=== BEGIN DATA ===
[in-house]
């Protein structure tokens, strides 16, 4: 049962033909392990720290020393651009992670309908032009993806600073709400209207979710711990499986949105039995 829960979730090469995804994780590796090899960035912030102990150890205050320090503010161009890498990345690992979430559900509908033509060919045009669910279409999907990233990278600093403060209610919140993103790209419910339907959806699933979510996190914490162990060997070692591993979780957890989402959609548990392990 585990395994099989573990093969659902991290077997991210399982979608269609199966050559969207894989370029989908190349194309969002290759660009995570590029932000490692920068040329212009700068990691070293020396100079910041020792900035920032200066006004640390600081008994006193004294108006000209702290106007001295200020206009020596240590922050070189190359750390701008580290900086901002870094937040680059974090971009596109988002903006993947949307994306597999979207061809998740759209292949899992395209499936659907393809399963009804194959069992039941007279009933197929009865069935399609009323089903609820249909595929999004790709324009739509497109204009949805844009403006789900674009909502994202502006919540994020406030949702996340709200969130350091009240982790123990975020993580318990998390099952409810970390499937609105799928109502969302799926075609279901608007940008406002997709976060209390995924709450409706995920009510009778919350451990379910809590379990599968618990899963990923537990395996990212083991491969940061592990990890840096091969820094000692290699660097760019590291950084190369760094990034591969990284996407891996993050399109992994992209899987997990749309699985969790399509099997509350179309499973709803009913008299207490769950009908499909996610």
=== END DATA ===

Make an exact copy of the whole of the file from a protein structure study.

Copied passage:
[in-house]
């Protein structure tokens, strides 16, 4: 049962033909392990720290020393651009992670309908032009993806600073709400209207979710711990499986949105039995 829960979730090469995804994780590796090899960035912030102990150890205050320090503010161009890498990345690992979430559900509908033509060919045009669910279409999907990233990278600093403060209610919140993103790209419910339907959806699933979510996190914490162990060997070692591993979780957890989402959609548990392990 585990395994099989573990093969659902991290077997991210399982979608269609199966050559969207894989370029989908190349194309969002290759660009995570590029932000490692920068040329212009700068990691070293020396100079910041020792900035920032200066006004640390600081008994006193004294108006000209702290106007001295200020206009020596240590922050070189190359750390701008580290900086901002870094937040680059974090971009596109988002903006993947949307994306597999979207061809998740759209292949899992395209499936659907393809399963009804194959069992039941007279009933197929009865069935399609009323089903609820249909595929999004790709324009739509497109204009949805844009403006789900674009909502994202502006919540994020406030949702996340709200969130350091009240982790123990975020993580318990998390099952409810970390499937609105799928109502969302799926075609279901608007940008406002997709976060209390995924709450409706995920009510009778919350451990379910809590379990599968618990899963990923537990395996990212083991491969940061592990990890840096091969820094000692290699660097760019590291950084190369760094990034591969990284996407891996993050399109992994992209899987997990749309699985969790399509099997509350179309499973709803009913008299207490769950009908499909996610």